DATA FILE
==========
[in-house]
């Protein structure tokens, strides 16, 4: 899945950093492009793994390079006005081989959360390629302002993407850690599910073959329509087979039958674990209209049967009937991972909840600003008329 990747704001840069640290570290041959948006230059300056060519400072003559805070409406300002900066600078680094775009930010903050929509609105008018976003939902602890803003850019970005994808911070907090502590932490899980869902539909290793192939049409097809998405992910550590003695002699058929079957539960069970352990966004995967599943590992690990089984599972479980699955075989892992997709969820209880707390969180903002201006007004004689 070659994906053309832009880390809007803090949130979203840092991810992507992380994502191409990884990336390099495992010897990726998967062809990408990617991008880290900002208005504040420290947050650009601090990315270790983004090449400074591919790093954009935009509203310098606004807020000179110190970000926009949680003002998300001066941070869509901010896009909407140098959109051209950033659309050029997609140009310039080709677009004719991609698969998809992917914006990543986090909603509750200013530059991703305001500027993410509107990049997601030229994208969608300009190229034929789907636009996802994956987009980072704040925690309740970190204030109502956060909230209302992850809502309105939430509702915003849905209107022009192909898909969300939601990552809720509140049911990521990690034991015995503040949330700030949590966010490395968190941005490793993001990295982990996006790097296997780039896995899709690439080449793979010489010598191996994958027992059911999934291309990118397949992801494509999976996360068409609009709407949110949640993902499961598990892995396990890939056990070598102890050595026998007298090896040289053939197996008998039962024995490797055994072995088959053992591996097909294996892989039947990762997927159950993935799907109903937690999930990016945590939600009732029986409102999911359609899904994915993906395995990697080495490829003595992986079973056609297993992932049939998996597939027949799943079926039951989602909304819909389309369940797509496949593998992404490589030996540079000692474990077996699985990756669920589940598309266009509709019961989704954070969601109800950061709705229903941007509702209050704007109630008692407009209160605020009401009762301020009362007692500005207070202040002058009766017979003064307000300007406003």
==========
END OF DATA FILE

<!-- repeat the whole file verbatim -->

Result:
[in-house]
């Protein structure tokens, strides 16, 4: 899945950093492009793994390079006005081989959360390629302002993407850690599910073959329509087979039958674990209209049967009937991972909840600003008329 990747704001840069640290570290041959948006230059300056060519400072003559805070409406300002900066600078680094775009930010903050929509609105008018976003939902602890803003850019970005994808911070907090502590932490899980869902539909290793192939049409097809998405992910550590003695002699058929079957539960069970352990966004995967599943590992690990089984599972479980699955075989892992997709969820209880707390969180903002201006007004004689 070659994906053309832009880390809007803090949130979203840092991810992507992380994502191409990884990336390099495992010897990726998967062809990408990617991008880290900002208005504040420290947050650009601090990315270790983004090449400074591919790093954009935009509203310098606004807020000179110190970000926009949680003002998300001066941070869509901010896009909407140098959109051209950033659309050029997609140009310039080709677009004719991609698969998809992917914006990543986090909603509750200013530059991703305001500027993410509107990049997601030229994208969608300009190229034929789907636009996802994956987009980072704040925690309740970190204030109502956060909230209302992850809502309105939430509702915003849905209107022009192909898909969300939601990552809720509140049911990521990690034991015995503040949330700030949590966010490395968190941005490793993001990295982990996006790097296997780039896995899709690439080449793979010489010598191996994958027992059911999934291309990118397949992801494509999976996360068409609009709407949110949640993902499961598990892995396990890939056990070598102890050595026998007298090896040289053939197996008998039962024995490797055994072995088959053992591996097909294996892989039947990762997927159950993935799907109903937690999930990016945590939600009732029986409102999911359609899904994915993906395995990697080495490829003595992986079973056609297993992932049939998996597939027949799943079926039951989602909304819909389309369940797509496949593998992404490589030996540079000692474990077996699985990756669920589940598309266009509709019961989704954070969601109800950061709705229903941007509702209050704007109630008692407009209160605020009401009762301020009362007692500005207070202040002058009766017979003064307000300007406003």